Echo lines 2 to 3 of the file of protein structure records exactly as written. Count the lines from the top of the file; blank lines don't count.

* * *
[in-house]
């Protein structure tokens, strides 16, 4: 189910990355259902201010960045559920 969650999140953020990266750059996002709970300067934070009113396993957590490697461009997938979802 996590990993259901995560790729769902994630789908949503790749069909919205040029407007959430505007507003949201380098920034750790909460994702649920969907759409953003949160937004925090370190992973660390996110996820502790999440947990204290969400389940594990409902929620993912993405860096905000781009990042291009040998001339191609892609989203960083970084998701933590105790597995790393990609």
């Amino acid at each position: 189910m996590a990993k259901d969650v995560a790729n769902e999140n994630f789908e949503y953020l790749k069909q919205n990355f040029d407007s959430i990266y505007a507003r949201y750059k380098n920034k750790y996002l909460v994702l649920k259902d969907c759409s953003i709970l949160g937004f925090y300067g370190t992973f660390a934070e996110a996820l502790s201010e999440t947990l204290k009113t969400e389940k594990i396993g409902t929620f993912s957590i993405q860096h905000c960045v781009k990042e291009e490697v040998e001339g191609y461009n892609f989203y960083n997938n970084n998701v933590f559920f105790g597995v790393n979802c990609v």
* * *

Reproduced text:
């Protein structure tokens, strides 16, 4: 189910990355259902201010960045559920 969650999140953020990266750059996002709970300067934070009113396993957590490697461009997938979802 996590990993259901995560790729769902994630789908949503790749069909919205040029407007959430505007507003949201380098920034750790909460994702649920969907759409953003949160937004925090370190992973660390996110996820502790999440947990204290969400389940594990409902929620993912993405860096905000781009990042291009040998001339191609892609989203960083970084998701933590105790597995790393990609």
């Amino acid at each position: 189910m996590a990993k259901d969650v995560a790729n769902e999140n994630f789908e949503y953020l790749k069909q919205n990355f040029d407007s959430i990266y505007a507003r949201y750059k380098n920034k750790y996002l909460v994702l649920k259902d969907c759409s953003i709970l949160g937004f925090y300067g370190t992973f660390a934070e996110a996820l502790s201010e999440t947990l204290k009113t969400e389940k594990i396993g409902t929620f993912s957590i993405q860096h905000c960045v781009k990042e291009e490697v040998e001339g191609y461009n892609f989203y960083n997938n970084n998701v933590f559920f105790g597995v790393n979802c990609v």